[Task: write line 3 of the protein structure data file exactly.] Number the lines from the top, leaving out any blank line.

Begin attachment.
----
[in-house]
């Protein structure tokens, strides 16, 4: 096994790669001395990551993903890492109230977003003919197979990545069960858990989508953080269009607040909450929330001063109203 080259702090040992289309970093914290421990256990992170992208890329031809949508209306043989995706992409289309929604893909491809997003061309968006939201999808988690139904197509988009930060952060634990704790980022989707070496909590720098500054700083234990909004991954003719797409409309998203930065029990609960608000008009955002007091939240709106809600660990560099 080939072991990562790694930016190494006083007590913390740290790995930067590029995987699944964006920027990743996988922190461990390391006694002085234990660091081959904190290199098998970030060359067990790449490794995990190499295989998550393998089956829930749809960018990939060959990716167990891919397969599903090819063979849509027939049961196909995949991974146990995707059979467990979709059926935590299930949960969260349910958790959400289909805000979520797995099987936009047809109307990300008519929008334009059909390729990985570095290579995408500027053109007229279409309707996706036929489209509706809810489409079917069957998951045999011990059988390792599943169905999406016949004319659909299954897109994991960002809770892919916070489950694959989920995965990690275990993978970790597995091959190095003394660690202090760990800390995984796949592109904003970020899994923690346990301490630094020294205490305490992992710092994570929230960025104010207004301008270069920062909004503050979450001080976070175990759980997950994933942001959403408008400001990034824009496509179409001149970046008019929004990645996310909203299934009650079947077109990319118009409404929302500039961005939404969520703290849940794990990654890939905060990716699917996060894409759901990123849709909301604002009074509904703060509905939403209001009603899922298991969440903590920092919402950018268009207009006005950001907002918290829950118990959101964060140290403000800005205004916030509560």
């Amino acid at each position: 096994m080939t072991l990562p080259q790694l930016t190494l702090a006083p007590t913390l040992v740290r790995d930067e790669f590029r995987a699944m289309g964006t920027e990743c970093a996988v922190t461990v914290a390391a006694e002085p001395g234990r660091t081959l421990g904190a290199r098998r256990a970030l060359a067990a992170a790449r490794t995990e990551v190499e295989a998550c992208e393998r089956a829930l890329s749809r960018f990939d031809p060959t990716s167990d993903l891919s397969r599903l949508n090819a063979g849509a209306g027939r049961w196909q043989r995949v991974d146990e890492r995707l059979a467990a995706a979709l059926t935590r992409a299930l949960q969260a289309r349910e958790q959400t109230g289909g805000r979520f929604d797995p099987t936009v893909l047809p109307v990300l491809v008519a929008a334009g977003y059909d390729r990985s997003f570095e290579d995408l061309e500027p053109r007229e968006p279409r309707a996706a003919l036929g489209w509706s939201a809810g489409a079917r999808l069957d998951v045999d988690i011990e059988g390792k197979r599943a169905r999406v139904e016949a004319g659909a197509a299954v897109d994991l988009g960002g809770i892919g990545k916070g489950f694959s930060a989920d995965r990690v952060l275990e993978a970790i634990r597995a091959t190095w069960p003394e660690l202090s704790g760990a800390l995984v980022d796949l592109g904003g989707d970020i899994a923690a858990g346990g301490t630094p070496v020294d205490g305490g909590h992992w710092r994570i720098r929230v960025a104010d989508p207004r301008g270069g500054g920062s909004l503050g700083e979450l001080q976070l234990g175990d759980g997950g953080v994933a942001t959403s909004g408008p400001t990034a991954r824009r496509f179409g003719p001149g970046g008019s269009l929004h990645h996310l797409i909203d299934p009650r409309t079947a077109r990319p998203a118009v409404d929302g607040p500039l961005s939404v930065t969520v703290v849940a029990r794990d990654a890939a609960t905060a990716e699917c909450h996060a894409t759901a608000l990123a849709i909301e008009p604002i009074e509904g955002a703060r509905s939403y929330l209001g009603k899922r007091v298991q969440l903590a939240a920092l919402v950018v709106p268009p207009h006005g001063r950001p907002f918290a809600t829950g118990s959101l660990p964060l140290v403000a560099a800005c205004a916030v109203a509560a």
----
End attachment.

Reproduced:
């Amino acid at each position: 096994m080939t072991l990562p080259q790694l930016t190494l702090a006083p007590t913390l040992v740290r790995d930067e790669f590029r995987a699944m289309g964006t920027e990743c970093a996988v922190t461990v914290a390391a006694e002085p001395g234990r660091t081959l421990g904190a290199r098998r256990a970030l060359a067990a992170a790449r490794t995990e990551v190499e295989a998550c992208e393998r089956a829930l890329s749809r960018f990939d031809p060959t990716s167990d993903l891919s397969r599903l949508n090819a063979g849509a209306g027939r049961w196909q043989r995949v991974d146990e890492r995707l059979a467990a995706a979709l059926t935590r992409a299930l949960q969260a289309r349910e958790q959400t109230g289909g805000r979520f929604d797995p099987t936009v893909l047809p109307v990300l491809v008519a929008a334009g977003y059909d390729r990985s997003f570095e290579d995408l061309e500027p053109r007229e968006p279409r309707a996706a003919l036929g489209w509706s939201a809810g489409a079917r999808l069957d998951v045999d988690i011990e059988g390792k197979r599943a169905r999406v139904e016949a004319g659909a197509a299954v897109d994991l988009g960002g809770i892919g990545k916070g489950f694959s930060a989920d995965r990690v952060l275990e993978a970790i634990r597995a091959t190095w069960p003394e660690l202090s704790g760990a800390l995984v980022d796949l592109g904003g989707d970020i899994a923690a858990g346990g301490t630094p070496v020294d205490g305490g909590h992992w710092r994570i720098r929230v960025a104010d989508p207004r301008g270069g500054g920062s909004l503050g700083e979450l001080q976070l234990g175990d759980g997950g953080v994933a942001t959403s909004g408008p400001t990034a991954r824009r496509f179409g003719p001149g970046g008019s269009l929004h990645h996310l797409i909203d299934p009650r409309t079947a077109r990319p998203a118009v409404d929302g607040p500039l961005s939404v930065t969520v703290v849940a029990r794990d990654a890939a609960t905060a990716e699917c909450h996060a894409t759901a608000l990123a849709i909301e008009p604002i009074e509904g955002a703060r509905s939403y929330l209001g009603k899922r007091v298991q969440l903590a939240a920092l919402v950018v709106p268009p207009h006005g001063r950001p907002f918290a809600t829950g118990s959101l660990p964060l140290v403000a560099a800005c205004a916030v109203a509560a």